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Eagleton Institute of Politics - 60th Anniversary
Eagleton Institute of Politics

Centers/Programs


Electronic Government Project


E-Gov Administration

Trends in state government administration of technology services primarily has focused on efforts to centralize administration, supplanting to varying degrees the traditional organizational structure of state governments that allowed individual departments and agencies the freedom to administer their own services, typically through their own departmental data processing, information technology or communications staff.

As technology has become a more significant factor for the operation of state agencies and their programs, there has been a gradual shift toward centralizing these services to achieve economies of scale; to establish a  more professional technology staff; and to develop compatible equipment and systems across all state agencies. Some states have adopted master plans outlining specific goals and timetables for performance  (e.g. Maryland; Washington)

Another aspect of this trend toward centralization and consolidation is the creation of a single point of administration for state information technology services, either through a designated department, inter-departmental committee (eg Kansas, Delaware) or member of the governor's staff (New Jersey). This organization is similar to the shift in organizational structure in large private sector corporations, where the increase in importance of information and communications technology has elevated the role and significance of the chief information or technology officer to the status of a key member of senior management.

Additional sources for information the organization and administration of electronic government and information technology include the National Association of State Chief Information Officers (NASCIO), the Council of State Governments; the National Governors Association; and the National Council of State Legislatures. Media sources include Government Technology and Federal Computer Week.
 

Washington State Digital Government Plan
Recipient of a 2001 Outstanding Achievement Award in the category of State Planning and Management Initiatives from the National Association of Chief Information Officers, the Washington State Digital Government Plan outlines  specific steps state agencies must take to use the Internet to deliver government services and information; coordinate the development of infrastructure, policy and internet applications among governmental bodies; achieve a "one face" state government that delivers user-friendly online information and services; and promote the use of technology within government to  improve the efficiency of state operations. The Plan seeks to pursue a "build it once" strategy in which agencies avoid duplication of effort, adhere to common standards and use a common infrastructure. 

Maryland Internet Policy Recommendations and Information Technology Master Plan
Developed by the Maryland Information Technology Board, Maryland Internet Policy Recommendations includes various recommendations on how the state should promote public and private sector electronic technology and commerce. Also recommends specific goals for agencies to make services available to the public over the Internet, with 50% of services available in 2002 and a goal of 80% by 2004. Maryland's Information Technology Master Plan directs the chief information officer of each State agency to prepare a master plan for that agency. The state agency master plan describes how the agency will achieve the information technology goals established in the Maryland Information Technology Master Plan.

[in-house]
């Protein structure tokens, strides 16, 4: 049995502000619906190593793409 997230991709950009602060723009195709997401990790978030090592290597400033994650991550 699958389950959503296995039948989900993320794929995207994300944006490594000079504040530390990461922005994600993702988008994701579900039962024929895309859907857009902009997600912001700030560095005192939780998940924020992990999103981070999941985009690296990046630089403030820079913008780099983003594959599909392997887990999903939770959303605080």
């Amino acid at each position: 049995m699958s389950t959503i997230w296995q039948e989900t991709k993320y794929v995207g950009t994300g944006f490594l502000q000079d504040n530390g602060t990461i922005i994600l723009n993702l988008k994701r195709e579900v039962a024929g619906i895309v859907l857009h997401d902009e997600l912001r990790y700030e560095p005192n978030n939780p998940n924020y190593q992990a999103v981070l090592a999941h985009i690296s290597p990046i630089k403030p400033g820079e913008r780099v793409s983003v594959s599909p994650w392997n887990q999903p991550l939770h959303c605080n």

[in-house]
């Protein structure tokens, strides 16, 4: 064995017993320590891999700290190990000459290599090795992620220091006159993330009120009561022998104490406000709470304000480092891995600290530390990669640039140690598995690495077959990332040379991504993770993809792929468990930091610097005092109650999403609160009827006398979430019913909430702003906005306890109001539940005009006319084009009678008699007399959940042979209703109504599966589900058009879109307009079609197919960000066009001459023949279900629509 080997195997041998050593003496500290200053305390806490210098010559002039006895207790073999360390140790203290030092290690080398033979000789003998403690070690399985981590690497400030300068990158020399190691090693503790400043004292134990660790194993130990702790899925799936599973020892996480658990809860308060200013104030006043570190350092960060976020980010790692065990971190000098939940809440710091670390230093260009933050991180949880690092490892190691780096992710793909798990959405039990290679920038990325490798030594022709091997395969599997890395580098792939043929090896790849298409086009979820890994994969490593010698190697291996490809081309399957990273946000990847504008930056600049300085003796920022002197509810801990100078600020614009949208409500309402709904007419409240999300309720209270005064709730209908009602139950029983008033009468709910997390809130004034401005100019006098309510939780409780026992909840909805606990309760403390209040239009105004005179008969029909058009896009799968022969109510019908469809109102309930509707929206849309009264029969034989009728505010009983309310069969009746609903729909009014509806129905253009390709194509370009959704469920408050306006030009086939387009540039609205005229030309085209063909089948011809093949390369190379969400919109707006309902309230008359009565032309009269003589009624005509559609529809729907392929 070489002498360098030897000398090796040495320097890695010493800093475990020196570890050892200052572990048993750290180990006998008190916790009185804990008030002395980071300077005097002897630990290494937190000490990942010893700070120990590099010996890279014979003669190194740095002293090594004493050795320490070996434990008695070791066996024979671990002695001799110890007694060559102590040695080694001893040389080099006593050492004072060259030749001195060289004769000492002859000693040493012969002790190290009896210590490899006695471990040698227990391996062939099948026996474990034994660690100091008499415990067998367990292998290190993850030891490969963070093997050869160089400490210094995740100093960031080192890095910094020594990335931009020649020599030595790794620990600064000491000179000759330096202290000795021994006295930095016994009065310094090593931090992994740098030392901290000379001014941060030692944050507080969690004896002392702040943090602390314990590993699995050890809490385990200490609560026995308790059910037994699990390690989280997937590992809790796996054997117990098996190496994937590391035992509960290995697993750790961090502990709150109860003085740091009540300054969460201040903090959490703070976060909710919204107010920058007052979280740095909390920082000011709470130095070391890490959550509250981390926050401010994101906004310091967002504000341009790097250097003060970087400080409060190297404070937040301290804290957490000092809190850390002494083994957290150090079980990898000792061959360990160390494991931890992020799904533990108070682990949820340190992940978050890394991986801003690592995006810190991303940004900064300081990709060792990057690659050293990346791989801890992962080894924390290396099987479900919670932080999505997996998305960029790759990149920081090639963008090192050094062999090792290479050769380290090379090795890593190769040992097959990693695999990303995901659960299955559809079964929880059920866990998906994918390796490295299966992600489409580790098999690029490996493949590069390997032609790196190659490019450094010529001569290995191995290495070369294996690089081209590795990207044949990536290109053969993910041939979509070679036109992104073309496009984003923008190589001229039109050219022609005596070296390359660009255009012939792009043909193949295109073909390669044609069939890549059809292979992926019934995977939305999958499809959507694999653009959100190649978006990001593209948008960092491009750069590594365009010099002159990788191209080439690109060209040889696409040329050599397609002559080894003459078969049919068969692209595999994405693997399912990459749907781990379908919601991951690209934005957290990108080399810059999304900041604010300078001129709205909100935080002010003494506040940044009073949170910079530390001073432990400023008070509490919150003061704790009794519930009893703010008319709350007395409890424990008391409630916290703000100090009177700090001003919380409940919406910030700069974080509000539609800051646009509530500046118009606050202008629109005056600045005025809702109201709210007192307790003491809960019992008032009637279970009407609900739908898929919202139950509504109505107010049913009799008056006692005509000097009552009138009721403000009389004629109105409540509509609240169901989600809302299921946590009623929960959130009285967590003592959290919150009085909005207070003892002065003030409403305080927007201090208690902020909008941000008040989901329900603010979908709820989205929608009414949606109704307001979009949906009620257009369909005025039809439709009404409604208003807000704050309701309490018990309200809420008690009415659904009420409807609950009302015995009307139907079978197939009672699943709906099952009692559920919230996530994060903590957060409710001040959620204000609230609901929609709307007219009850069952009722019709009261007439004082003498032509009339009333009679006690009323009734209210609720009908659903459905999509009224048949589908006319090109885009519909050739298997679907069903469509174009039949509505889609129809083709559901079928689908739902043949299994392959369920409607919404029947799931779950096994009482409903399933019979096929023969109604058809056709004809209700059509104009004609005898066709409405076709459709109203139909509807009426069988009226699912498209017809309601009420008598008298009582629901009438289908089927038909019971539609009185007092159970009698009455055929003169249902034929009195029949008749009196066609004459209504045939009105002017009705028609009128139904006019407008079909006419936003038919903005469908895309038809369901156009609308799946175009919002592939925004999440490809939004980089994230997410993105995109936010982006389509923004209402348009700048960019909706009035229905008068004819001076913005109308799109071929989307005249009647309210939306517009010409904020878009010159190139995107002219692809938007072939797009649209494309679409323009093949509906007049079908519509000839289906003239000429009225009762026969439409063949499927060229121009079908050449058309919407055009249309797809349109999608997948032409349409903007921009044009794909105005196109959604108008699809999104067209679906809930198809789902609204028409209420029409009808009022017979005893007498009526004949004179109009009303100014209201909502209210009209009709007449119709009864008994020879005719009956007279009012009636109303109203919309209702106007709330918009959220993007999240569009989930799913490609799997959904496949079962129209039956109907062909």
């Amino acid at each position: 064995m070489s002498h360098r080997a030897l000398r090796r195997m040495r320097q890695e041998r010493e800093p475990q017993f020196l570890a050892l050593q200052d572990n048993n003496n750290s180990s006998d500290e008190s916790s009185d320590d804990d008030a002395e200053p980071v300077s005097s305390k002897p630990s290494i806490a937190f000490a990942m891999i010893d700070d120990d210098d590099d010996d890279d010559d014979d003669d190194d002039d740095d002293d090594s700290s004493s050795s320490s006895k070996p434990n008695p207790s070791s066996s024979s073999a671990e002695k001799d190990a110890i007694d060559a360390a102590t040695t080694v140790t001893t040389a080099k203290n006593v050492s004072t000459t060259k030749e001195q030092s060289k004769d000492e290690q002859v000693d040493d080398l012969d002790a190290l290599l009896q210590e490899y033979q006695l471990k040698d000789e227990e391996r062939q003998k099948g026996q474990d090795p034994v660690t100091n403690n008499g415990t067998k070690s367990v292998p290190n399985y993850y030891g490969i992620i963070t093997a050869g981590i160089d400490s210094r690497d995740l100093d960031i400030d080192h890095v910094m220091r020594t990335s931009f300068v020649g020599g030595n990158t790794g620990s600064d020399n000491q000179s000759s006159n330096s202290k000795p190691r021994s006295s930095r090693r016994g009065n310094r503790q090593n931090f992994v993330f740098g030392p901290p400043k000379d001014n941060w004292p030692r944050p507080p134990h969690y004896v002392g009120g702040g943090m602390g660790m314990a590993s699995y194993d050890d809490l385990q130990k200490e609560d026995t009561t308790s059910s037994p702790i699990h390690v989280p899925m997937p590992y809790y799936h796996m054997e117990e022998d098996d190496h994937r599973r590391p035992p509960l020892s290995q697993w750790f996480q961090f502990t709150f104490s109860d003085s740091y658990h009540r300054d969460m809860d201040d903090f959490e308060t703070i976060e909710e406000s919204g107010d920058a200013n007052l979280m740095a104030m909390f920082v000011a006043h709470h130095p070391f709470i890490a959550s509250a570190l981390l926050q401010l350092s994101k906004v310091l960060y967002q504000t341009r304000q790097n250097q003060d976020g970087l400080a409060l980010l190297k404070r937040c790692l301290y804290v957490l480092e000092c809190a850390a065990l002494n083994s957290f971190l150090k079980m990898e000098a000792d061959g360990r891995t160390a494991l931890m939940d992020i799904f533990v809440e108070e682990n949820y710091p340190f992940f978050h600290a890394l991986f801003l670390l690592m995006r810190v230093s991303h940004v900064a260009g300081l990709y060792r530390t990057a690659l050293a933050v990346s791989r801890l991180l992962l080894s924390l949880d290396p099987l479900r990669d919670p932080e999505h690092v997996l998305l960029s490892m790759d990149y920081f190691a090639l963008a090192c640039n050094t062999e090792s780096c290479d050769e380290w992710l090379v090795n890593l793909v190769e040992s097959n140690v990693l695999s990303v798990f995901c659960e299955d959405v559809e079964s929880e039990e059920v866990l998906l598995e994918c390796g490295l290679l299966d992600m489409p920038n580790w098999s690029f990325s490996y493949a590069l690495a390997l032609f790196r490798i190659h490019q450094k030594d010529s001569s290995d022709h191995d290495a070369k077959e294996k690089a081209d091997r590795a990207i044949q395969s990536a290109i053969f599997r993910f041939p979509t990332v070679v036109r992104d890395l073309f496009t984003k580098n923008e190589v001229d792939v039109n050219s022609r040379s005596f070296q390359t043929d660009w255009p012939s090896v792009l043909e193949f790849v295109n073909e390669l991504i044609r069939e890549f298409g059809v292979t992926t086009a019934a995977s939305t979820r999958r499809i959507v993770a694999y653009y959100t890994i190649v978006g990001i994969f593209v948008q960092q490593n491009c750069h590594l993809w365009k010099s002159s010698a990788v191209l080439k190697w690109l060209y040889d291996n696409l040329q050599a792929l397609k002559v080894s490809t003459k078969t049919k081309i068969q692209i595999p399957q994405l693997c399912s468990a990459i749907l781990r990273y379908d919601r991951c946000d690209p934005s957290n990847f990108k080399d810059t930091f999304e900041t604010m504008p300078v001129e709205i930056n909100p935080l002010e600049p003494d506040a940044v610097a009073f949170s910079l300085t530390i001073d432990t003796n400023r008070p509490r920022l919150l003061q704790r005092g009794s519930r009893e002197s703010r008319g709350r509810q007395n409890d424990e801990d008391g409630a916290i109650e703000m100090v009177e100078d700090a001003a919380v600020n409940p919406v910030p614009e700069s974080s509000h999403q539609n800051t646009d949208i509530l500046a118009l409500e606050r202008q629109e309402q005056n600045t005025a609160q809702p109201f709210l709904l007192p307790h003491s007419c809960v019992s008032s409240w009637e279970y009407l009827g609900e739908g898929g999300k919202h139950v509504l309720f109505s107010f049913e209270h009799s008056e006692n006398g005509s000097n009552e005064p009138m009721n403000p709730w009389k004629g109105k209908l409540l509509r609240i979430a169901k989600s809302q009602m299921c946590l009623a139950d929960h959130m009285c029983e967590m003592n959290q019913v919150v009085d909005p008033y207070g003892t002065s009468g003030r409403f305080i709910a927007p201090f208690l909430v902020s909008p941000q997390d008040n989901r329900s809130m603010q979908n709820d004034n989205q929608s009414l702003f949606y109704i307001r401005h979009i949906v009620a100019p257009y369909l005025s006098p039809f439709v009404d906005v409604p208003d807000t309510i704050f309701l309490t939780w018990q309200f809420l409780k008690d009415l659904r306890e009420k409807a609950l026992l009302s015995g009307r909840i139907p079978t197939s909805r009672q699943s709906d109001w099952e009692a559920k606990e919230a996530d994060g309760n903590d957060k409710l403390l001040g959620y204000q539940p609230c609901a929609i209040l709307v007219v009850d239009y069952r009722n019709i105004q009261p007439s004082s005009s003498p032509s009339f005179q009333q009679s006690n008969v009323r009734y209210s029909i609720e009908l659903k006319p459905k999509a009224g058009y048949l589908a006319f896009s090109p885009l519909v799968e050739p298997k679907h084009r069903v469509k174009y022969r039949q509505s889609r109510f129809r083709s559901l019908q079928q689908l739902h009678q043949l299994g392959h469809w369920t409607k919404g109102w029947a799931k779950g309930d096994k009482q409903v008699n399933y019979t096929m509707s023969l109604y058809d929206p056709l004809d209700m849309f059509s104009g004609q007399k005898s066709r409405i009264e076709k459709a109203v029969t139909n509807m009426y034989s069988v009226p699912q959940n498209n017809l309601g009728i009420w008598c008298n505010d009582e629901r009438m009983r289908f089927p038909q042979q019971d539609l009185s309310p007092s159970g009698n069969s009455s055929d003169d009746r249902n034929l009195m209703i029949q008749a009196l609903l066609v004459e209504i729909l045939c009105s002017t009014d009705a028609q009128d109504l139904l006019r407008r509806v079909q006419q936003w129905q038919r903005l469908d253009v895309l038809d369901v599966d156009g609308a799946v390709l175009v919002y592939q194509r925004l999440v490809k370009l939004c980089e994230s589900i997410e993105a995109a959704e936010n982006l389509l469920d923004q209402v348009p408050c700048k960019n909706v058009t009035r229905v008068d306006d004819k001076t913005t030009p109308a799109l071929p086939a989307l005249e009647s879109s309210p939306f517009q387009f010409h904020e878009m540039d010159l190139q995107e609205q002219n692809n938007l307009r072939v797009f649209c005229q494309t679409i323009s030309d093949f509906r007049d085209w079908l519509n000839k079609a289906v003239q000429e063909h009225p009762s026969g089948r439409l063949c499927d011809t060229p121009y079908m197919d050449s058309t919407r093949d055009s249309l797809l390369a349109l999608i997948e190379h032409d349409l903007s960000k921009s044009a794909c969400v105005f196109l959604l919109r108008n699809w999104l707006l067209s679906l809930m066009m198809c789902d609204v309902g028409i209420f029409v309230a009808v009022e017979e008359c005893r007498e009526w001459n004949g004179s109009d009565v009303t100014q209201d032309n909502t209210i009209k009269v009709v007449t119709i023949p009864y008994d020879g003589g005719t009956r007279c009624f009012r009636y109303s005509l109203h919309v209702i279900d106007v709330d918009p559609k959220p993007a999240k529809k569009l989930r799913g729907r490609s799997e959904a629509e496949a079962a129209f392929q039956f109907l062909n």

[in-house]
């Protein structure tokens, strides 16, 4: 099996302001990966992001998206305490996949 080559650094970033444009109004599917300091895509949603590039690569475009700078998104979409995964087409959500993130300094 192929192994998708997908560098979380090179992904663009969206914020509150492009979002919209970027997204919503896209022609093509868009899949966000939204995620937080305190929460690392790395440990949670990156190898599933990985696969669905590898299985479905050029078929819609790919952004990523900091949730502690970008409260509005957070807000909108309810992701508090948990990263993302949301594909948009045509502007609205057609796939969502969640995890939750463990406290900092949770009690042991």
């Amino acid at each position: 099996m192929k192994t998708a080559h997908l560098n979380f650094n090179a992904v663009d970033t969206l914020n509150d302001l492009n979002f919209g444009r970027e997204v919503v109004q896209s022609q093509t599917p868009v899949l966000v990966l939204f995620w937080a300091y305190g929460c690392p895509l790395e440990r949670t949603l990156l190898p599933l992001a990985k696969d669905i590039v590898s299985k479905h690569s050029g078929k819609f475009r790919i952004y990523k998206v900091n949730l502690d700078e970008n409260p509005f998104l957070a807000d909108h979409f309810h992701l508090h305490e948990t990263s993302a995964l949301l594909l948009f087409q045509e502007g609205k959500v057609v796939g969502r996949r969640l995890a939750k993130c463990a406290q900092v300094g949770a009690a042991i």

Delaware Executive Order No. 9
The "first state online" according to the proud boast on the Delaware home page, Governor Ruth Ann Minner signed Executive Order No. 9 on January 22, 2001, creating a permanent E-Government Steering Committee "...to coordinate the state's Internet presence by creating a uniform set of standards for state agency web sites".

Kansas Information Technology Council
The Kansas Information Technology Council, established by various statutes and executive orders,  is comprised of 17 members appointed by the Governor  responsible for adopting information technology resource policies and procedures and project management methodologies for all state agencies, the legislature and the judiciary. Its members include the chief information technology officers of the executive, legislative and judicial branches; the commissioner of education; city and county representatives; the network manager of the information network of Kansas; and three private sector representatives who are chief executive officers or chief information technology officers. The Council coordinates development of telecommunications systems, networks and equipment; standards for data management; and a strategic information technology management plan for the state. It also designates the ownership of information resource processes and the lead agency for implementation of new technologies and networks shared by multiple agencies in different branches of state government.

California e-gov
Established by an Executive Order of Governor Davis in 2000, the California e-gov initiative set timetables for expanding Internet services and implementing improvements to make public information more accessible. It also directed the state's Department of Information Technology, the Department of Personnel Administration, and the State Personnel Board to develop coordinated approaches to address the recruitment, retention, training and personal development of information technology professionals in the state.